And that business, the luxury, and glamour, was in part funded by the PNB’s Brady House branch in Mumbai.
It was from there that Gokulnath Shetty, a mid-tier PNB employee, who received only one promotion in his 36-year career at the bank, helped Nirav borrow $1.77 billion in trade finance loans for seven years starting in 2011.
Around a dozen PNB officials are facing charges, which range from active participation in the fraud to negligence. How such a big fraud remained undetected has embarrassed not just PNB’s top brass but also those at the Reserve Bank of India and India’s finance ministry, which oversees the PSBs.
But high-profile bad governance cases such as the one which involved billionaire Vijay Mallya, the owner of Kingfisher Airlines, are not what have marred the balance sheets of these banks.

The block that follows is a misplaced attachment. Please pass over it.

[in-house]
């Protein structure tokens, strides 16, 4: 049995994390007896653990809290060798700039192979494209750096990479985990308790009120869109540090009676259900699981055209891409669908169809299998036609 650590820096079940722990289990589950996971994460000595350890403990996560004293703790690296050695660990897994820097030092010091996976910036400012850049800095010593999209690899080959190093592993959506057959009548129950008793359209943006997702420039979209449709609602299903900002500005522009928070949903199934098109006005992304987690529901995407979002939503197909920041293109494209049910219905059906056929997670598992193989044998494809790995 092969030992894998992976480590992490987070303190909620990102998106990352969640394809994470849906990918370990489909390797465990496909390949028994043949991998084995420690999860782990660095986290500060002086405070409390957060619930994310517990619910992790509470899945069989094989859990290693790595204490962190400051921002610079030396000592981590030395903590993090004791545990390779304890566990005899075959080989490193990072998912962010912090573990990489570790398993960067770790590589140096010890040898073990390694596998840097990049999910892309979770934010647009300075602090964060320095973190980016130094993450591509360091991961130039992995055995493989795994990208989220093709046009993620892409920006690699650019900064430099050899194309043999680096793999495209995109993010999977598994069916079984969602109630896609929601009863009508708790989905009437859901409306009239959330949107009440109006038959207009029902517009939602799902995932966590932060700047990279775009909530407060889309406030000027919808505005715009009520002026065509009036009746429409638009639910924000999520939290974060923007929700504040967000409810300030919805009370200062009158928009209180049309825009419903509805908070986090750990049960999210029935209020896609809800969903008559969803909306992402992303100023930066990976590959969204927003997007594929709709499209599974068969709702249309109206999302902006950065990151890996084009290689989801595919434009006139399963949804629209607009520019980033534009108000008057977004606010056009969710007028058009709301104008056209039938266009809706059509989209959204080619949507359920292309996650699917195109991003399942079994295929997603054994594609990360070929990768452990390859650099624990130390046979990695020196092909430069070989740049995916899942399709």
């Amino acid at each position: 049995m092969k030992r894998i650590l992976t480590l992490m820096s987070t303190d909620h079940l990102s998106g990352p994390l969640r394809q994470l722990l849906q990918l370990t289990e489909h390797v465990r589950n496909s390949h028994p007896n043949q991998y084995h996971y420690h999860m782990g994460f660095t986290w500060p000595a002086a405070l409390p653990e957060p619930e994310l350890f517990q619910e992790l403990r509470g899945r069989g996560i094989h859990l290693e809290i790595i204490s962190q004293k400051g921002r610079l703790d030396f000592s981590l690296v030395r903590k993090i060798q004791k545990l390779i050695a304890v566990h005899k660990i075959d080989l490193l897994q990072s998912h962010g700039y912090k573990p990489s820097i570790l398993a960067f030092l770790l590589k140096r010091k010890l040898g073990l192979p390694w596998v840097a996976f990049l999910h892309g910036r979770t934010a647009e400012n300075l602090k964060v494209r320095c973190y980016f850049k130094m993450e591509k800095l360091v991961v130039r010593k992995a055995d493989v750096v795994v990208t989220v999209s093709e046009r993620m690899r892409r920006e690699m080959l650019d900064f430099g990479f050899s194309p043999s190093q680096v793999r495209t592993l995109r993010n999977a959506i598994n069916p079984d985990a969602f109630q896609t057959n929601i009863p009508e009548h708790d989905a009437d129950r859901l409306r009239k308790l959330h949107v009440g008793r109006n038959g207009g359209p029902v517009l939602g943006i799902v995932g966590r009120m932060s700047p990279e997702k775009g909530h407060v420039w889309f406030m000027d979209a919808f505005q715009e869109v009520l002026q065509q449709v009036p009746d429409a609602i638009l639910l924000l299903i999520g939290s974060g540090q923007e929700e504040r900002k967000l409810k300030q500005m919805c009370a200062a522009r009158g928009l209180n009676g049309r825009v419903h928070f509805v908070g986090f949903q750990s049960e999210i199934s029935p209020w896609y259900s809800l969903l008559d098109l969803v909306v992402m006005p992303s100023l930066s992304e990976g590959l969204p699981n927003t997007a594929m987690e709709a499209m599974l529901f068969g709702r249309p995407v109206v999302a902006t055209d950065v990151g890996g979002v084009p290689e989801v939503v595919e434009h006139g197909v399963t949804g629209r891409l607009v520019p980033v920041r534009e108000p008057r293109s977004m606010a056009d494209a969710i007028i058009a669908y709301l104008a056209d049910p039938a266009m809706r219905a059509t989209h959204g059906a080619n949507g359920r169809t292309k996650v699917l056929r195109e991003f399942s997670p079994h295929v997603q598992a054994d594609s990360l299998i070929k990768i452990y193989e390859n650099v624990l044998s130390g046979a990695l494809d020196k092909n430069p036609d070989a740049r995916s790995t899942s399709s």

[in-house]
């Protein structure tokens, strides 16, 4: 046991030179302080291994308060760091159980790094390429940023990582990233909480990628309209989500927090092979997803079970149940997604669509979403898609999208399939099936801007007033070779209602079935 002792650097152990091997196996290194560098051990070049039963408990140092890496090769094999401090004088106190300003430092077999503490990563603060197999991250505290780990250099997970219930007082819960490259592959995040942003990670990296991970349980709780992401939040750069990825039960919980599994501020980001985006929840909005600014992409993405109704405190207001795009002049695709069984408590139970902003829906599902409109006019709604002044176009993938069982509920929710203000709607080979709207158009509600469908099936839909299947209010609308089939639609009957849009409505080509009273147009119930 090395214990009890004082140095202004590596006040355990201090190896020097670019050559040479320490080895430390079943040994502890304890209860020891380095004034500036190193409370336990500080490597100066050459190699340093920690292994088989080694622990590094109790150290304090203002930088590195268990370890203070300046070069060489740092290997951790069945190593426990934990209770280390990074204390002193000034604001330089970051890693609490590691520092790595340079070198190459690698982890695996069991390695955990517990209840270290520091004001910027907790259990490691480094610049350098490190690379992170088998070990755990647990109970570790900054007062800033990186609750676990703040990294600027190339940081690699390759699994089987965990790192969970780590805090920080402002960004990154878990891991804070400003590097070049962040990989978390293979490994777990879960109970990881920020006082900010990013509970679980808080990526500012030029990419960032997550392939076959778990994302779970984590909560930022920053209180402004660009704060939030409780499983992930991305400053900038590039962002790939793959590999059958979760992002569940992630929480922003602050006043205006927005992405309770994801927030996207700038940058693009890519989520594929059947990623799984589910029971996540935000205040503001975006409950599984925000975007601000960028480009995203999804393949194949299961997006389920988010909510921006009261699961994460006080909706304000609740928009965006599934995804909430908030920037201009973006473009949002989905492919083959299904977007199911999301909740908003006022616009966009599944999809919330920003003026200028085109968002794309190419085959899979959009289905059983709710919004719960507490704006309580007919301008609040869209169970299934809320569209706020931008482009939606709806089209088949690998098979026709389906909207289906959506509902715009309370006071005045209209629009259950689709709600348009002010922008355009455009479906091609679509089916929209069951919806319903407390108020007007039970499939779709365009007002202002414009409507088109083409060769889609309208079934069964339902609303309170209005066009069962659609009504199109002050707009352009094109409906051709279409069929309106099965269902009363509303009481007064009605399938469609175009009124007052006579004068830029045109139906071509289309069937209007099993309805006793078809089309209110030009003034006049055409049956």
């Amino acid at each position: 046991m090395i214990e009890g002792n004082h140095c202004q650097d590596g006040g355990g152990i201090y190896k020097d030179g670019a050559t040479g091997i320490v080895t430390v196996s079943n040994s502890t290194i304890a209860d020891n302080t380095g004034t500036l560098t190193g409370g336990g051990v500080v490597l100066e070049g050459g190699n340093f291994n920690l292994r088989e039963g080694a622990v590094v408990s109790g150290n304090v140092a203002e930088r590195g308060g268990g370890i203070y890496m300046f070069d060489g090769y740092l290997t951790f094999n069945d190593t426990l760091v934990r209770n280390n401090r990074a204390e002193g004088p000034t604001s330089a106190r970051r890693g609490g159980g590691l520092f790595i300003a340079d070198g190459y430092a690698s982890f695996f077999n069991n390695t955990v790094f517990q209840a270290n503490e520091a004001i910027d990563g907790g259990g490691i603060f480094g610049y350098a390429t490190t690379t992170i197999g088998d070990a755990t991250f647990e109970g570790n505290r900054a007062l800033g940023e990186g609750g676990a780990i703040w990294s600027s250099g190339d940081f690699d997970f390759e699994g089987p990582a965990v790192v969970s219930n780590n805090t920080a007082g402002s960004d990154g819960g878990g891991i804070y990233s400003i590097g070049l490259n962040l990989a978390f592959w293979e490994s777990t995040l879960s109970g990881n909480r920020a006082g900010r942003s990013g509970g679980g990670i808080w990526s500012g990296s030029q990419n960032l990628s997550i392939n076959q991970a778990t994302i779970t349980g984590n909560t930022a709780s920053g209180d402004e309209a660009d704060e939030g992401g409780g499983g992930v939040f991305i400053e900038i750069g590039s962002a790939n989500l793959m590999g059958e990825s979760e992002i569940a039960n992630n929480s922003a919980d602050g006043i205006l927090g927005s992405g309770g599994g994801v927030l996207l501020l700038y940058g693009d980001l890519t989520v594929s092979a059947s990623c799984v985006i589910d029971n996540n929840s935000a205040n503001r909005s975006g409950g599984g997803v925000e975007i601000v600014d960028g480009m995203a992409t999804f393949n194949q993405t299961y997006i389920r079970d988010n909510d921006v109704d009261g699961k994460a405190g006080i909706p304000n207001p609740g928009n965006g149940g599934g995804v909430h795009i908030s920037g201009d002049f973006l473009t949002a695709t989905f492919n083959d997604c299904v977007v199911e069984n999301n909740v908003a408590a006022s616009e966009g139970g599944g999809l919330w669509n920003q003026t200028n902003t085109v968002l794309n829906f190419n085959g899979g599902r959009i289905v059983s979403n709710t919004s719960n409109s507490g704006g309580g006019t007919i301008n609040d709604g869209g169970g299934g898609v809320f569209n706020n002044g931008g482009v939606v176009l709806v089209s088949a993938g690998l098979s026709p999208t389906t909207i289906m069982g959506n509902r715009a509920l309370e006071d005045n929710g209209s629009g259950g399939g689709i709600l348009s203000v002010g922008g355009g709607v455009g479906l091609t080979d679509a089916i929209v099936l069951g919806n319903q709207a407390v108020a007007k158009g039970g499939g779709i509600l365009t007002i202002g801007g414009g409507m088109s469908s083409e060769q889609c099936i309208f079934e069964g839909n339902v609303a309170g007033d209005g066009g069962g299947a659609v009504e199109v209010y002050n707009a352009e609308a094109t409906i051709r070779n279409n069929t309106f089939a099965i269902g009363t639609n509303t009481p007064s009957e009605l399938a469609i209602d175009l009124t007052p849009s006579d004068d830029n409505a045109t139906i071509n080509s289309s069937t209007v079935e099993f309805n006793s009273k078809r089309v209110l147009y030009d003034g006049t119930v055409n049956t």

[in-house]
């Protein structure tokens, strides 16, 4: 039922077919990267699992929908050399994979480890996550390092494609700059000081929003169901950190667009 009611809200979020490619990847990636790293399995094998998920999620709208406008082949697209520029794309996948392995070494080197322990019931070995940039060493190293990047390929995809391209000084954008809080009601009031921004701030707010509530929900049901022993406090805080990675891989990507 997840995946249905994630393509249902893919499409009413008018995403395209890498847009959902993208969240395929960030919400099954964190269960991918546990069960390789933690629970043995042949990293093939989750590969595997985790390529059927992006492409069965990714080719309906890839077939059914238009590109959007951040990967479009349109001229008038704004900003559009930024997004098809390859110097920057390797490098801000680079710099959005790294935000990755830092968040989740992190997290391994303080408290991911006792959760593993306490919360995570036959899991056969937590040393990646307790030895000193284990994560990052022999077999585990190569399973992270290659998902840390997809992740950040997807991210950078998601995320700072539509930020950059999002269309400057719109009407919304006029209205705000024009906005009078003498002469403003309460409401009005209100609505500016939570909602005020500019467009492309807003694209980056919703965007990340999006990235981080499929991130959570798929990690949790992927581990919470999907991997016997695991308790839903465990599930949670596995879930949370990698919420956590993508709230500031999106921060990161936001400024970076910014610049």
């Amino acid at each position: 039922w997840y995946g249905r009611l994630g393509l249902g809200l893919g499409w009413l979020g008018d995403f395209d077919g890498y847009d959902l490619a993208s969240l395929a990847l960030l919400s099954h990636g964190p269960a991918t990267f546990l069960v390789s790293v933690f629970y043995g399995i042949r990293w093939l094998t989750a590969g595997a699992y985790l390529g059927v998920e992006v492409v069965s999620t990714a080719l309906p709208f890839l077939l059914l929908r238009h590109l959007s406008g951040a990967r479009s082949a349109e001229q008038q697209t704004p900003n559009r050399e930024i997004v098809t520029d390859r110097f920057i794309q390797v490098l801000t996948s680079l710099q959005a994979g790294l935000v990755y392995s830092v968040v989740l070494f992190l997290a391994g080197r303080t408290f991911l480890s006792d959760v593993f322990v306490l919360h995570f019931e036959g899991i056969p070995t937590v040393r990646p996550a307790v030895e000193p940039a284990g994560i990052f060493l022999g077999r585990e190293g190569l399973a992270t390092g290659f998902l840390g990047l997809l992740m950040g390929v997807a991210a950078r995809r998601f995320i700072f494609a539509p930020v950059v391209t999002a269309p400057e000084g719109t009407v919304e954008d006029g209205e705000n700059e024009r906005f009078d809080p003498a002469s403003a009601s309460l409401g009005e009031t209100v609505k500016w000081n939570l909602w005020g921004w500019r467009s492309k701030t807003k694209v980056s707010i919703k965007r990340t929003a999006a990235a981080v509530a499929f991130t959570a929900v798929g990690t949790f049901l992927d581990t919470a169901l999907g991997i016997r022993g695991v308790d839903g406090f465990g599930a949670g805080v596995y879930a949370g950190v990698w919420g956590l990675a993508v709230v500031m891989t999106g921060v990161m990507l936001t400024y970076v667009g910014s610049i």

“They are not the rule, they are exceptions,” said Bandyopadhyay, on the governance issues at PSBs.
Unlike private banks, which are driven by profits, New Delhi has used public-sector creditors to pursue developmental goals such as ensuring that people in rural areas have banking services and small businesses can get loans.
Public sector banks grew rapidly after the late Prime Minister Indira Gandhi, of the opposition Congress party, nationalised the banking sector in 1969.
Since then, banking services including loans for small businesses rapidly increased as the state-run banks opened thousands of branches and mobilised deposits from households.
“After nationalisation, the breadth and scope of the Indian banking sector expanded at a rate perhaps unmatched by any other country. Indian banking has been remarkably successful at achieving mass participation,” Abhijit Banerjee, a MIT economist and a Nobel Laureate, wrote in a paper.